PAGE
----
Drivers Think Other Drivers are Bad–Driver’s Ed Isn’t Good Enough

Before you go on the roads this 4th of July be very careful—-it’s dangerous out there. The Fourth of July holiday can be very dangerous for auto thefts and drivers. Some cities are worse than other Lytx, named the riskiest cities to travel during the Fourth of July holiday.

Problems could be that drivers don’t get enough training and they hate the other generation according to two new surveys from Volvo.

Volvo has been surveying drivers and found that driver education is lacking and generations fear the other generations driving.

Driver’s Ed Sucks

To better understand the effectiveness of today’s driver’s ed programs, Volvo set out to explore how Americans of all ages learned to drive, what information was available and retained, and what they think needs to be changed or updated in the process. The full results are published in Volvo Reports: The State of Driver Education, the latest in a series of Volvo Reports from Volvo Car USA and The Harris Poll, that explores the ever-changing relationship between Americans and their car.

While 95% of students had access to public driver’s ed in the 1970s, only 10 states in the US have dedicated public education programs today, despite an overwhelming number of Americans (9 in 10) supporting its inclusion.

Americans Believe the Driver’s Test is Antiquated

  • More than half (52%) of Americans feel that driver’s education is outdated.
  • Three in five drivers agree that today’s driver’s test is designed to be passed, as opposed to truly testing one’s driving skills (60%).
  • 1 in 3 licensed drivers spent less than 20 hours behind the wheel prior to taking their driving test (28%).
  • 41% of licensed drivers urge states to mandate a minimum of 50+ hours behind the wheel.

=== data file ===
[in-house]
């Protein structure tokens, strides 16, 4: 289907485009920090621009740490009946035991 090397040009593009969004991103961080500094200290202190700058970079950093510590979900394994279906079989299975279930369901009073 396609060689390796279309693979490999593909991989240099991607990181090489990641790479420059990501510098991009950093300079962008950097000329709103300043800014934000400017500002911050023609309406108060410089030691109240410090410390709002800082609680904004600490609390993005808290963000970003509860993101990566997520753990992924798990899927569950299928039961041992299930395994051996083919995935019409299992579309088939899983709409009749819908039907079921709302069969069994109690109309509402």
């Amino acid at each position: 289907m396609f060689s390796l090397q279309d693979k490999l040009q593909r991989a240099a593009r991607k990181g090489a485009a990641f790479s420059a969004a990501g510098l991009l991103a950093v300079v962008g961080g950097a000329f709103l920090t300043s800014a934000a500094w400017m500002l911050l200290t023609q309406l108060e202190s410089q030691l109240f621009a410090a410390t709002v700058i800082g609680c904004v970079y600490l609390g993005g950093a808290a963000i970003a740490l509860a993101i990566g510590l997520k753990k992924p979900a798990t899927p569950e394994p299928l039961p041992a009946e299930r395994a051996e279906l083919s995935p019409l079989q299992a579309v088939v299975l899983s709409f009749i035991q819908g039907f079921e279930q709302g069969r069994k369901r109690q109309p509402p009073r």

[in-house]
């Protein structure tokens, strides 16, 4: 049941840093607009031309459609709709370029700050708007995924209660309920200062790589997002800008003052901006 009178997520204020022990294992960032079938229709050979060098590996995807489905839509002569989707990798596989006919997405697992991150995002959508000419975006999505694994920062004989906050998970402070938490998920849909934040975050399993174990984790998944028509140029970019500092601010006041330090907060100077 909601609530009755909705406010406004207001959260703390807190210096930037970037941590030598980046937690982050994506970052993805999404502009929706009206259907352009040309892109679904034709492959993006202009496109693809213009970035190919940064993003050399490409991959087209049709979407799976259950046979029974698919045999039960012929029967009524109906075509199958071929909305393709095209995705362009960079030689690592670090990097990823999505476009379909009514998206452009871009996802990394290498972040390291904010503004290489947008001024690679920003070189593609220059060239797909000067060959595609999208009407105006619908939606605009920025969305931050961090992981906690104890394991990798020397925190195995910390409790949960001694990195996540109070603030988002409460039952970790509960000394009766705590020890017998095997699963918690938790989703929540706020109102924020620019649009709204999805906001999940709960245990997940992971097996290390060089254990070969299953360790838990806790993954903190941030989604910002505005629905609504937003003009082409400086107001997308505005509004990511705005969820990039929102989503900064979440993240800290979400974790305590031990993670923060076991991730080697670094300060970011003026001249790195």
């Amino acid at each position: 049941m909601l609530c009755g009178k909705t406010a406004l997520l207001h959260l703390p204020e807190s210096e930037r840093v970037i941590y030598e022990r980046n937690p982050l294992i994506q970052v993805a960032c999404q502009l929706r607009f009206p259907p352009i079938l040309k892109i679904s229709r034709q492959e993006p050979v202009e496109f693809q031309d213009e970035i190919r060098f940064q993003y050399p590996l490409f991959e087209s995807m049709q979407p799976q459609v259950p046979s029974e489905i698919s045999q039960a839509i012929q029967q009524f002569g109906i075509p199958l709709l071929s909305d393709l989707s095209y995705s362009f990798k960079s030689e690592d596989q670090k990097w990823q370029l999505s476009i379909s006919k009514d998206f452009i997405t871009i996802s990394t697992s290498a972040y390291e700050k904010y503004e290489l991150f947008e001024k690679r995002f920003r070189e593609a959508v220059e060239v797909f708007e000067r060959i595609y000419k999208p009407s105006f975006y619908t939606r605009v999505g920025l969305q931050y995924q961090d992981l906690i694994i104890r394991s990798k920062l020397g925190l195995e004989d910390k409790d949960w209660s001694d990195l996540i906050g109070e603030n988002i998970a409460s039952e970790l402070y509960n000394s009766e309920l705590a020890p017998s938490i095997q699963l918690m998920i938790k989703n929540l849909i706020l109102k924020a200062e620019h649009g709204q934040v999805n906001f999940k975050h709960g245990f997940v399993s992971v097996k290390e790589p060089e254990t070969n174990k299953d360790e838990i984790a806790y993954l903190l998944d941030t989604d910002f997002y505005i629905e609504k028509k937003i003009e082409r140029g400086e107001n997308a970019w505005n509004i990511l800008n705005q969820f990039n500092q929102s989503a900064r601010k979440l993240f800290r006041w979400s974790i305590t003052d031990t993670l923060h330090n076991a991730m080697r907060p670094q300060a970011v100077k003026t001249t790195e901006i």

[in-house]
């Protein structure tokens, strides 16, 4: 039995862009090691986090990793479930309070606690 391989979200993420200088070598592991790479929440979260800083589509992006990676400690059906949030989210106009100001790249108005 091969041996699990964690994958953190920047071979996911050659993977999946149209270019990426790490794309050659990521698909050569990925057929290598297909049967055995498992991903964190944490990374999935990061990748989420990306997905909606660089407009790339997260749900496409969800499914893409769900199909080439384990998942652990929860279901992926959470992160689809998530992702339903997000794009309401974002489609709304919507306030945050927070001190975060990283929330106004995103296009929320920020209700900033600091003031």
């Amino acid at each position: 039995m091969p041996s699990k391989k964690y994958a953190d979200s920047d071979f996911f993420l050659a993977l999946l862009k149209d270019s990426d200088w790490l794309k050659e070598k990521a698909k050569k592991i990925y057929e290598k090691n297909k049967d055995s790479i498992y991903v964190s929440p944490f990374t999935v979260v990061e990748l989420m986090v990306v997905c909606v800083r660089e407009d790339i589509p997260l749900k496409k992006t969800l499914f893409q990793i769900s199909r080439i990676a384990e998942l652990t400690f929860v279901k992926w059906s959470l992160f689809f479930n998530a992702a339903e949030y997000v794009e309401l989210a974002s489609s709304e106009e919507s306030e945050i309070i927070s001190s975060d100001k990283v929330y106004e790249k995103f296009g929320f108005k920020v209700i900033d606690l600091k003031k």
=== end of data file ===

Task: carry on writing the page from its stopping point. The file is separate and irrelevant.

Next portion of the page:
• While requirements vary at the state level, they mandate an average of 46 hours behind the wheel, but 16 states require 40 hours or less.
  • With a reduction in public driver’s education programs, parents are taking on a bigger role in the process, as most drivers cite their parents as their most influential driving teacher – twice as many as those who named an instructor.

This survey was conducted online within the United States by The Harris Poll on behalf of Volvo from May 21-29, 2019, among 2,000 licensed adults ages 18 and older. This online survey is not based on a probability sample and therefore no estimate of theoretical sampling error can be calculated.

Gen Z vs Baby Boomers and Vice a Versa

According to a new survey by The Harris Poll on behalf of Volvo Cars, Gen Zs and Baby Boomers point the finger at each other when naming the most significant safety threats on the road today.

In a wide-ranging survey of Americans across a broad range of generations, Volvo set out to explore the effectiveness of driver’s ed programs in developing safer and more confident drivers. The full results are published in Volvo Reports: The State of Driver Education, the latest in a series of Volvo Reports from Volvo Car USA and The Harris Poll, that explores the ever-changing relationship between Americans and their car.

Generational Divide Extends to Safety Threats and Driver’s Ed

  • Two-thirds (66%) of Americans of all ages believe teens are the most dangerous drivers on the road today, but younger, newer drivers disagree.
  • Gen Zs claim senior citizens are the biggest safety threats (58%).
  • While 85% of older drivers stand by driver’s ed as a reason for being a confident driver, Gen Zs are less likely to do so (74%).
  • Even as the most recent generation to take driver’s ed, 1 in 4 Gen Zs (24%) are not confident they would pass the driver’s test if they had to retake it today.
  • Long-term retention is also an issue, as more than half (55%) of Gen Zs say they remember half or less of what they learned in driver’s ed.
    • The oldest drivers surveyed, Boomers, say they remember most or everything they learned (56%).

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